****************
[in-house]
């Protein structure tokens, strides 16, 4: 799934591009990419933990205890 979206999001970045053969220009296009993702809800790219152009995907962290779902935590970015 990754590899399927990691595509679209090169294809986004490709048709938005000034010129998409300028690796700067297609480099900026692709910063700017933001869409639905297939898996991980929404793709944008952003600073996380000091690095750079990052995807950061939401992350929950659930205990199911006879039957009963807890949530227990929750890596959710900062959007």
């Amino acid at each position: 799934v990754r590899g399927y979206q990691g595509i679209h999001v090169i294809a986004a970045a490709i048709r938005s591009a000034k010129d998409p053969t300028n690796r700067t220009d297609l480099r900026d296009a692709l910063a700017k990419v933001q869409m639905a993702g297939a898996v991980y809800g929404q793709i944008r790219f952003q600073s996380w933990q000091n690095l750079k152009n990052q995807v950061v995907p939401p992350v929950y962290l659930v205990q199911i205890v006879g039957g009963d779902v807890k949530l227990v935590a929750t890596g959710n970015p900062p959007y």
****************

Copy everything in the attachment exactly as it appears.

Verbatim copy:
[in-house]
């Protein structure tokens, strides 16, 4: 799934591009990419933990205890 979206999001970045053969220009296009993702809800790219152009995907962290779902935590970015 990754590899399927990691595509679209090169294809986004490709048709938005000034010129998409300028690796700067297609480099900026692709910063700017933001869409639905297939898996991980929404793709944008952003600073996380000091690095750079990052995807950061939401992350929950659930205990199911006879039957009963807890949530227990929750890596959710900062959007």
């Amino acid at each position: 799934v990754r590899g399927y979206q990691g595509i679209h999001v090169i294809a986004a970045a490709i048709r938005s591009a000034k010129d998409p053969t300028n690796r700067t220009d297609l480099r900026d296009a692709l910063a700017k990419v933001q869409m639905a993702g297939a898996v991980y809800g929404q793709i944008r790219f952003q600073s996380w933990q000091n690095l750079k152009n990052q995807v950061v995907p939401p992350v929950y962290l659930v205990q199911i205890v006879g039957g009963d779902v807890k949530l227990v935590a929750t890596g959710n970015p900062p959007y």